In mines, hookworm disease is well recognized as an occupational disease. Long before the cause was known, it was observed that the “miners' anemia” of Central and Northern Europe was unmistakably related to the occupation of mining, for people who did not go underground were not affected.
Even above ground hookworm disease may be an occupational disease in parts of the tropics and subtropics, especially among agricultural workers. After measuring the degree of infection of many peoplein Brazil by determining the number of hookworms expelled by treatment, Smillie has expressed the opinion that in the tropics and subtropics “hookworm disease is an occupational disease and is largely limited to soil workers.”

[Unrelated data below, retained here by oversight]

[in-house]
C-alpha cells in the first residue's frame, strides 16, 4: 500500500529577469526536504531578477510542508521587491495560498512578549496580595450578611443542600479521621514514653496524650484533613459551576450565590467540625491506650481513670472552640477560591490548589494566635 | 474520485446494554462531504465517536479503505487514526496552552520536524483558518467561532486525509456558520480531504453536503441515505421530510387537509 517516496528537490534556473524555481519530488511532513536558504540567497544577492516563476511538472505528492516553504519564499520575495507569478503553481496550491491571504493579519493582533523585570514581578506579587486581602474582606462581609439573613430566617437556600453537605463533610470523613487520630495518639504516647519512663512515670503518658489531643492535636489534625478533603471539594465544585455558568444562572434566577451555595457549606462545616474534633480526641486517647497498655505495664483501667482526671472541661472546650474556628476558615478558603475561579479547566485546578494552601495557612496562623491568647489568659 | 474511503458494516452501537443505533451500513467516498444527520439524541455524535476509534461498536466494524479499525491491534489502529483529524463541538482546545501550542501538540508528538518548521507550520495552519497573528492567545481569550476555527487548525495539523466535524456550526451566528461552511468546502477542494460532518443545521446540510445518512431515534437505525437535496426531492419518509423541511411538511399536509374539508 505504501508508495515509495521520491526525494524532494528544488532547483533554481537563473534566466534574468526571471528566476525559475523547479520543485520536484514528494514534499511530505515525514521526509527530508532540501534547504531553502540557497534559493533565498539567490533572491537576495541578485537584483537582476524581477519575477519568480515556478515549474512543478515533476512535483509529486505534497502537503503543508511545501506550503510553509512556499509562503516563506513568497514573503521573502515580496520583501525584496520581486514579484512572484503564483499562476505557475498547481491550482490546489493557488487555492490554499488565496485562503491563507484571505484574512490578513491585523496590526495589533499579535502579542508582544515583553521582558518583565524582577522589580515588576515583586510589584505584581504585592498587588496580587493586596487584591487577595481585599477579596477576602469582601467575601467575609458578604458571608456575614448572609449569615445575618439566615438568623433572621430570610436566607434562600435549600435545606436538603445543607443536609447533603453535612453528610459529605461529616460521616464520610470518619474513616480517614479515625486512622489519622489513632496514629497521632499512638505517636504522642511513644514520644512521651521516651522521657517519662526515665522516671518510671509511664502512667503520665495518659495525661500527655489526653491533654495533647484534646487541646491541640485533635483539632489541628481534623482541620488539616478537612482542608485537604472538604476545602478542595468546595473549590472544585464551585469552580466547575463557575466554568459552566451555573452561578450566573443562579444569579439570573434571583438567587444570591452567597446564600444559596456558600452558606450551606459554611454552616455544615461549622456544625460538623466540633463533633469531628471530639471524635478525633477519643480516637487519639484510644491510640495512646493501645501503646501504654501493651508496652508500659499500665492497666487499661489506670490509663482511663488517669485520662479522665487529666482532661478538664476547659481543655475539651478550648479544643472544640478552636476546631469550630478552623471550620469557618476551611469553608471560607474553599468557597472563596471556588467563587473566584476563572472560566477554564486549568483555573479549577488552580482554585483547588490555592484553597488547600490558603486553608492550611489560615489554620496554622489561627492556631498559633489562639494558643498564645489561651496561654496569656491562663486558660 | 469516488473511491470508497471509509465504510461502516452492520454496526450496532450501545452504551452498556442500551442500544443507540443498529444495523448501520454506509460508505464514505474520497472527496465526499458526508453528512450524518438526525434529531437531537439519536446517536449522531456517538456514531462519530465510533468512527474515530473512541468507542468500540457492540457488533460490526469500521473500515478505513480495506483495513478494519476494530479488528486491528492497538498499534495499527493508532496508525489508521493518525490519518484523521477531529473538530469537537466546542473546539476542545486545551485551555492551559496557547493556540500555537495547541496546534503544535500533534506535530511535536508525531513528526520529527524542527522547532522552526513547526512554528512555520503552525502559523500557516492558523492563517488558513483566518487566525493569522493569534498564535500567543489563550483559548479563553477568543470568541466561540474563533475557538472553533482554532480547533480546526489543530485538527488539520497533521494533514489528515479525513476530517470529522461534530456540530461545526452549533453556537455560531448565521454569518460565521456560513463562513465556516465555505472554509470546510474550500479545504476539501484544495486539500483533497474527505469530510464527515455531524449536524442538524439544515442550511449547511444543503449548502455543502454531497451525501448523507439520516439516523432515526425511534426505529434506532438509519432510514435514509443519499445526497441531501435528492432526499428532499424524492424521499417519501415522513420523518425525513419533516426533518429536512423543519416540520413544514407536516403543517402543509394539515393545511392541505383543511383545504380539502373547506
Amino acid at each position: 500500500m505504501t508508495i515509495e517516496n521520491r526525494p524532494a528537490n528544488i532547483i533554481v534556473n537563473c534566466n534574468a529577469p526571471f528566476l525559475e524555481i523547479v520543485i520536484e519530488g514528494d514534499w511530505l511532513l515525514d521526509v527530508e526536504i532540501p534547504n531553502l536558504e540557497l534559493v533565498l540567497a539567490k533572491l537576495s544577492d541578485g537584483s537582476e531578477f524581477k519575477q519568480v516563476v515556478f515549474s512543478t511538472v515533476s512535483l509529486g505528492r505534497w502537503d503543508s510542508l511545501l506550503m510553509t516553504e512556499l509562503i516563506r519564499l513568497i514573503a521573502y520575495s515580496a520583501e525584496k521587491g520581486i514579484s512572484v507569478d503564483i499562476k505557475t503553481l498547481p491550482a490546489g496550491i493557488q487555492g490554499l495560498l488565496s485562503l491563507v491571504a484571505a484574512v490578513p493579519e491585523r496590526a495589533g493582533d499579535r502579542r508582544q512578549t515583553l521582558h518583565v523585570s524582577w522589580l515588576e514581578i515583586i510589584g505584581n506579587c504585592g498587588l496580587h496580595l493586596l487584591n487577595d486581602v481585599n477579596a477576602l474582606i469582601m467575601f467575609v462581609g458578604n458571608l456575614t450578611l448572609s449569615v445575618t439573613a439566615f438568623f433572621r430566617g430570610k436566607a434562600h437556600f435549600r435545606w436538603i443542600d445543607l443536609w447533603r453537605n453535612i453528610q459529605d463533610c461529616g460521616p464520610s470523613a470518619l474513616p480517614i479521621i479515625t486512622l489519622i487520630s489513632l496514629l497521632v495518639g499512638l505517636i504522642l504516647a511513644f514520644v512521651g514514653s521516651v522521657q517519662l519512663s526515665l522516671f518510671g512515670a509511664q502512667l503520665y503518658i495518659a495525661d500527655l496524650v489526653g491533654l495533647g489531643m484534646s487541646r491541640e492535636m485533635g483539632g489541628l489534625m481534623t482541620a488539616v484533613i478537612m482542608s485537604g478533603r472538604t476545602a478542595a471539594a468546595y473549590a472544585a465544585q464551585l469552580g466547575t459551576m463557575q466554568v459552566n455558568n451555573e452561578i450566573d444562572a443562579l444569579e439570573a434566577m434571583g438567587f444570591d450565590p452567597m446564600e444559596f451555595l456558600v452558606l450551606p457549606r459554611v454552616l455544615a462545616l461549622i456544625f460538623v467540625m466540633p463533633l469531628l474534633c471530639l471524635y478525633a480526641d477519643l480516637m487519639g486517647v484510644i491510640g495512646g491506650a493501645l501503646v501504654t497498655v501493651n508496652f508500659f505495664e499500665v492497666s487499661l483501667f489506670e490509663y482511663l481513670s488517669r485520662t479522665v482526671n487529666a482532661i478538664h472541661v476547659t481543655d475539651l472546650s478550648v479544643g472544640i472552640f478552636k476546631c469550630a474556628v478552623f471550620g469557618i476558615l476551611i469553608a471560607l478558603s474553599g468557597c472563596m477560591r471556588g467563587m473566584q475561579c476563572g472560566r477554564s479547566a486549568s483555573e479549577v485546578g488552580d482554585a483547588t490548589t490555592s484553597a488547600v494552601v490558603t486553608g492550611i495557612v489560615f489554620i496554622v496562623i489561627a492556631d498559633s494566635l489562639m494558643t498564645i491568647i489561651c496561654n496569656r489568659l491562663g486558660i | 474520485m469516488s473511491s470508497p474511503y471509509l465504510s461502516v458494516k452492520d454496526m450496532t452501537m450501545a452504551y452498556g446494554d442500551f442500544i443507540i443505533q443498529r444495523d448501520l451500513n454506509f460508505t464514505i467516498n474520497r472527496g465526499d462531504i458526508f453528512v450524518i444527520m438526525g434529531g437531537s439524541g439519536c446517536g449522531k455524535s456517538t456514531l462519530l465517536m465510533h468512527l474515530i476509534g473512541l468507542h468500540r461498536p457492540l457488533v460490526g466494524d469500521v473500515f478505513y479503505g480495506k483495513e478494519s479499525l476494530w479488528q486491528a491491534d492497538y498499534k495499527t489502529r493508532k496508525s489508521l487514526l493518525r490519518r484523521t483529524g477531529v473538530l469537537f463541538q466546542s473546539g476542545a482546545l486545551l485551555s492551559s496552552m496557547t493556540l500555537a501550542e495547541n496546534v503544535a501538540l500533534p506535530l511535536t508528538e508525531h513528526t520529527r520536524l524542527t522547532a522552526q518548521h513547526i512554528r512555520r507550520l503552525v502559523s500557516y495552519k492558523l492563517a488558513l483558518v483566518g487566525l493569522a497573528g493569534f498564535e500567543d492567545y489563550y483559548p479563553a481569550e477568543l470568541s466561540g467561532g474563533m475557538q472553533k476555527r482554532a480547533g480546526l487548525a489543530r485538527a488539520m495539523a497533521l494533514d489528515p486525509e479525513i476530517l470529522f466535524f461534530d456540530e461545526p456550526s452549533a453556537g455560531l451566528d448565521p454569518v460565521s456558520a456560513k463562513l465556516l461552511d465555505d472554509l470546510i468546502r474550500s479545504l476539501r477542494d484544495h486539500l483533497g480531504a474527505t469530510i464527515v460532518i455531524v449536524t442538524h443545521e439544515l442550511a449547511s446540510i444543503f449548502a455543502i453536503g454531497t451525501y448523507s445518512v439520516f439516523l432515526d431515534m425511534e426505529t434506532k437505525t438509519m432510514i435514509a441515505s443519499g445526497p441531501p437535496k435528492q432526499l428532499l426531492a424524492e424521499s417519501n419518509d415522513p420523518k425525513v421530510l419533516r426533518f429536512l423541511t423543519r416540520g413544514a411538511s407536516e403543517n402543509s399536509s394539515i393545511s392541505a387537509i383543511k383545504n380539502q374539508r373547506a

There are occupations other than mining and tilling the soil which have at times been found to favor the spread of hookworm infection even in regions where surface conditions would normally be unfavorable to the spread of infection, such, for example, as tunneling and brickmaking.